Two consecutive integers are
squared. Prove that the difference of these
two squared numbers is always an odd integer.
Remember a proof is a sequence of
statements that show that something is always true. It’s simply not enough to pick some
arbitrary values and show that it works for these numbers. It must work for every conceivable
value. Here that’s two consecutive
integers. In order to prove the statement
that the difference of these two squared numbers is always an odd integer, we’ll
need to use algebra.
We can define any integer which is
just a whole number as 𝑛. Consecutive integers are whole
numbers that follow on from one another with no gaps. So two, three, four, five, and so
on are all consecutive integers. That means our next integer would
be found by adding one. The next integer we’re interested
in then is 𝑛 plus one.
Next, we’re told that each of these
integers are squared. Squaring the first integer simply
gives us 𝑛 squared. However, when we square 𝑛 plus
one, we do need to be little bit careful. We write it as 𝑛 plus one in
brackets all squared. When we square something, we
multiply it by itself. So we’re going to write this
expression as 𝑛 plus one multiplied by 𝑛 plus one.
We can then use the FOIL method to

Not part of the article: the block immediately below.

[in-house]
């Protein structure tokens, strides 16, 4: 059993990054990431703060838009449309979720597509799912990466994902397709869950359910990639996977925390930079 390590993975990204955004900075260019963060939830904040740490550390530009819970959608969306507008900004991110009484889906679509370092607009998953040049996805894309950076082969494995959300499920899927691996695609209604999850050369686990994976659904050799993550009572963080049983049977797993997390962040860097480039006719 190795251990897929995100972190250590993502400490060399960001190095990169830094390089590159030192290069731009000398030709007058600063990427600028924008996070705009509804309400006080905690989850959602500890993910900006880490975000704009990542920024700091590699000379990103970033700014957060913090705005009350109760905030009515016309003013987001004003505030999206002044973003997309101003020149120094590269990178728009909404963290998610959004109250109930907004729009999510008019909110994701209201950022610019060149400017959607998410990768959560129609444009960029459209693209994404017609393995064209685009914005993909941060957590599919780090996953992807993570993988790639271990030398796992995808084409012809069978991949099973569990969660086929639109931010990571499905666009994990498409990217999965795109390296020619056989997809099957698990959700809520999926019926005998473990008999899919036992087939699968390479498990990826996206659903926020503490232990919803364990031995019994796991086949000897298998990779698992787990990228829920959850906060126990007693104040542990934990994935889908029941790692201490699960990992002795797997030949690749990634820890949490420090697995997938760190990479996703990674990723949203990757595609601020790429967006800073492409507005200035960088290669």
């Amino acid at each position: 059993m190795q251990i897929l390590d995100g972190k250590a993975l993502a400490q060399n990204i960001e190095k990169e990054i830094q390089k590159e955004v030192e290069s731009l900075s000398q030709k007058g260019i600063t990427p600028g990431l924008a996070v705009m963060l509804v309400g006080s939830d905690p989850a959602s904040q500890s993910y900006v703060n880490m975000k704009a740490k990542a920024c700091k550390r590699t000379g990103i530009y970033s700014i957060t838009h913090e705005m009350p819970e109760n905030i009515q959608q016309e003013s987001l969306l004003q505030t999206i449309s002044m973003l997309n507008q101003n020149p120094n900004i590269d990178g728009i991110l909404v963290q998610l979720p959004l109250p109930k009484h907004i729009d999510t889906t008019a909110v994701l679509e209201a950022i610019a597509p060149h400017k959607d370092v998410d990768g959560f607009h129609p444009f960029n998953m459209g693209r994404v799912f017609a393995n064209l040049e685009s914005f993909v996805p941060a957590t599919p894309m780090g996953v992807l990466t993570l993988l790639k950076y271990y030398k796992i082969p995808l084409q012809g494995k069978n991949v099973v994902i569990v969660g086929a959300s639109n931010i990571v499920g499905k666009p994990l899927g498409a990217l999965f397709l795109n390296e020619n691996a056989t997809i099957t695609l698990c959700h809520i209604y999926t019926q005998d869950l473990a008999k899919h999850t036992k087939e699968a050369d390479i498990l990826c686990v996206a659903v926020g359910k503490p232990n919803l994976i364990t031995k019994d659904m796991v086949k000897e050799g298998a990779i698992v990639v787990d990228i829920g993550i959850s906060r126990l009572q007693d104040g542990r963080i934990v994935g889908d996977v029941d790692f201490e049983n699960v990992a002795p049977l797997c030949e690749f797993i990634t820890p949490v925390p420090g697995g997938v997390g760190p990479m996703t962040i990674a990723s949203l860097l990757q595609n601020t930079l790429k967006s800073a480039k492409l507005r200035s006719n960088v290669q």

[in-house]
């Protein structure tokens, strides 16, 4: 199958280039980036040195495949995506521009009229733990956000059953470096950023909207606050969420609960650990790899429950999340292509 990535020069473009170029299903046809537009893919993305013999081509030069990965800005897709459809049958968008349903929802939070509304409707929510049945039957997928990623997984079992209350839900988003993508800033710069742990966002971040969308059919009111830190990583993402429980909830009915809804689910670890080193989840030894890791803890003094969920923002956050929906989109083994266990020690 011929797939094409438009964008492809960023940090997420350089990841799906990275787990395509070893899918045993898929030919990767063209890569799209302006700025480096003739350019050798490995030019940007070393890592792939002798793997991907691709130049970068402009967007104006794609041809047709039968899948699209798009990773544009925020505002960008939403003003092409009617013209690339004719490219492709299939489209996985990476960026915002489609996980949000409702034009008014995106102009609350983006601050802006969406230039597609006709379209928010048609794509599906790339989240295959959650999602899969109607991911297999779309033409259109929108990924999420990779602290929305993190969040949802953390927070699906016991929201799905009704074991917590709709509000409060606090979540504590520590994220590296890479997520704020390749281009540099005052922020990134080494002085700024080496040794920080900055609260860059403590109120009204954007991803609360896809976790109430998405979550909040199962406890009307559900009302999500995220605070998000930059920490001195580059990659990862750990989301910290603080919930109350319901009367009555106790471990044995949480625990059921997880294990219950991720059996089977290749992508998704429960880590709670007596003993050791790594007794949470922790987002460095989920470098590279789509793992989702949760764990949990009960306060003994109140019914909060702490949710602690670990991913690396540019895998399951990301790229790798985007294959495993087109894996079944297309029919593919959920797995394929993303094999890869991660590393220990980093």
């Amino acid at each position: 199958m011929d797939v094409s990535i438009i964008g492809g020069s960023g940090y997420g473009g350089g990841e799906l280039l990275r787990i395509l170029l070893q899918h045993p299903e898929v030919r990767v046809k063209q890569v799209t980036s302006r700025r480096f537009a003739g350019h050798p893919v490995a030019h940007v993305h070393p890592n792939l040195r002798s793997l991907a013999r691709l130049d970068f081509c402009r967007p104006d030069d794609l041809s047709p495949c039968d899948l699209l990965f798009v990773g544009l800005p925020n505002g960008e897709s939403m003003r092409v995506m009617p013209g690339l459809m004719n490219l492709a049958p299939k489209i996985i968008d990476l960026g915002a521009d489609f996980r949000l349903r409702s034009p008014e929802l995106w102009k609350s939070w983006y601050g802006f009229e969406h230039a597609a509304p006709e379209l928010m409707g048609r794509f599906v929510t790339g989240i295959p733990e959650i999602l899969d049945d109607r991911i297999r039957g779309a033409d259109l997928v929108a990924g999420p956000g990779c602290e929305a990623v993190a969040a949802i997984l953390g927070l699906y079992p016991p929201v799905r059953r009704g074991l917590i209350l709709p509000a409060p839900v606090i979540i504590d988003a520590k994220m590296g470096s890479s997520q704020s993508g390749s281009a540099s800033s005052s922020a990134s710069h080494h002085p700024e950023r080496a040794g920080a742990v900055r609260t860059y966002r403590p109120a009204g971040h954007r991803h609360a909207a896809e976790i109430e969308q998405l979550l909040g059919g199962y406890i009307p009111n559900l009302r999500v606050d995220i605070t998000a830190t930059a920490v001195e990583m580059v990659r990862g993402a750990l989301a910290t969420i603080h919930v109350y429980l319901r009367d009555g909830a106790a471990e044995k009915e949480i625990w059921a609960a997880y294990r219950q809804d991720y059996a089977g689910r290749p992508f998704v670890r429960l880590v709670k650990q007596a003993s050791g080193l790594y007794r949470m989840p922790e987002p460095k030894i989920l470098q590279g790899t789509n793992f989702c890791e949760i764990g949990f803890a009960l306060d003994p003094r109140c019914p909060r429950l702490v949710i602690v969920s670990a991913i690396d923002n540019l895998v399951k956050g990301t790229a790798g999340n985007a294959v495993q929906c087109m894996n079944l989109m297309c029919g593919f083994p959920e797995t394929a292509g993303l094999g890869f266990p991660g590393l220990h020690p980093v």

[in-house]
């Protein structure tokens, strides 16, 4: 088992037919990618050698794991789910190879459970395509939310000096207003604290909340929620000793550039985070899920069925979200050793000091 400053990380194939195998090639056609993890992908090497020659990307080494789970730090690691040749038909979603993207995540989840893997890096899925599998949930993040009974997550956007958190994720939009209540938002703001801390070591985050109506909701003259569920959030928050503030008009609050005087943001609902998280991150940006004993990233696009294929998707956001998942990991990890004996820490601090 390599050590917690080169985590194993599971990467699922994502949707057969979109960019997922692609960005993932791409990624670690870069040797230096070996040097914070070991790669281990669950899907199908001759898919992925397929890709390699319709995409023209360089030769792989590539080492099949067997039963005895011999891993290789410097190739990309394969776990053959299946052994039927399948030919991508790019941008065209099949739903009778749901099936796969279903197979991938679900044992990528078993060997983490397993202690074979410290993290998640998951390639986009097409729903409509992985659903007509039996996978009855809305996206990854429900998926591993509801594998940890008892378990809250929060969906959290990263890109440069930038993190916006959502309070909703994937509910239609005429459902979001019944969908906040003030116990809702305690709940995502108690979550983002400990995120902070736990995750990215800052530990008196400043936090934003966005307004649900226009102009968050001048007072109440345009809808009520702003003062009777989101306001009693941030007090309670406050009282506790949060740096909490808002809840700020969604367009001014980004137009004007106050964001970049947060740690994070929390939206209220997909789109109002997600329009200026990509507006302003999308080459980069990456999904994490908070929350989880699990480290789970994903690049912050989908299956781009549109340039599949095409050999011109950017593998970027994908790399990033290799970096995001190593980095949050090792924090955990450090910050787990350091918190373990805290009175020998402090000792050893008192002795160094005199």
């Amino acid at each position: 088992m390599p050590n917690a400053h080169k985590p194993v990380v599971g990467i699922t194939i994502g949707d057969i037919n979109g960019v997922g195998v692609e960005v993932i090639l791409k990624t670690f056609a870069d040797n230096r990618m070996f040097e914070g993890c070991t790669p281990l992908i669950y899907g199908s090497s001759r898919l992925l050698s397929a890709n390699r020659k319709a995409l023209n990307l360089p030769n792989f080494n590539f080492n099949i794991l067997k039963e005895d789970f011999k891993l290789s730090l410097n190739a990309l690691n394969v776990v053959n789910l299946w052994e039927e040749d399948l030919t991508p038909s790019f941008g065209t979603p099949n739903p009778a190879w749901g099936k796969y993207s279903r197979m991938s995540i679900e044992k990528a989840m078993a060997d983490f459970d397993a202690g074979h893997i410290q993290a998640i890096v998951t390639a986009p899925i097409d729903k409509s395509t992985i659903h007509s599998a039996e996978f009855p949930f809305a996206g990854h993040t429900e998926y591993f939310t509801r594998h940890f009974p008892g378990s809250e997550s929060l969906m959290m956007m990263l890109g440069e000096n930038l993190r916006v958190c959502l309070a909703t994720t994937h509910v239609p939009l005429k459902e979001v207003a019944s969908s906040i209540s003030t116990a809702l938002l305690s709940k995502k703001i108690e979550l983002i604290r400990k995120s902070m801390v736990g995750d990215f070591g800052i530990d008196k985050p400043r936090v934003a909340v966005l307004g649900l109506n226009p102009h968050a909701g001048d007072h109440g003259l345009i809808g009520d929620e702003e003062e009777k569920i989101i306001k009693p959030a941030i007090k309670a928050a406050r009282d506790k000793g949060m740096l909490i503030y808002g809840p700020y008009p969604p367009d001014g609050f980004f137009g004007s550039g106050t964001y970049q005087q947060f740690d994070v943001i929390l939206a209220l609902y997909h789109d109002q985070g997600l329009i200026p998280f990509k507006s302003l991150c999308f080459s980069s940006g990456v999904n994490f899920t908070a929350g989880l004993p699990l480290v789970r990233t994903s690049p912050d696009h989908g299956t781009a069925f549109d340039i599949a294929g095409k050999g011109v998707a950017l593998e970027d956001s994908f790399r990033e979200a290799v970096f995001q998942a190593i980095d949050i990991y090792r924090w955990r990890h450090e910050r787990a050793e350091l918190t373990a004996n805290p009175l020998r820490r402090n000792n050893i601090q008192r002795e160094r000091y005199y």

expand this pair of brackets. Multiplying the first term in the
first bracket by the first term in the second bracket is 𝑛 times 𝑛. That’s 𝑛 squared. The outer terms are 𝑛 and one. 𝑛 multiplied by one is simply
𝑛. The inner terms are one and 𝑛. One multiplied by 𝑛 is 𝑛. And the last two terms in the
brackets are one and one. One multiplied by one is one. Don’t forget to simplify by
collecting like terms. 𝑛 plus one all squared is
therefore 𝑛 squared plus two 𝑛 plus one.
Finally, we’re told to find the
difference of these integers. Difference means subtract. So we’ll subtract the smaller
number from the larger number. That’s 𝑛 squared plus two 𝑛 plus
one minus 𝑛 squared. 𝑛 squared minus 𝑛 squared is
zero. So our expression simplifies to two
𝑛 plus one.
But how do we prove that this is an
odd integer? Well, first, we define our original
integer to be 𝑛. That means that any multiple of 𝑛
must also be an integer. Further, any multiple of two is an
integer that appears in the two times tables — it’s an even number. That means then that two 𝑛 is an
even integer. If we take any even number and add
one, we get an odd number. That means then that two 𝑛 plus
one must be an odd integer. And we have proved our
statement. The difference of the two squared
numbers is always an odd integer.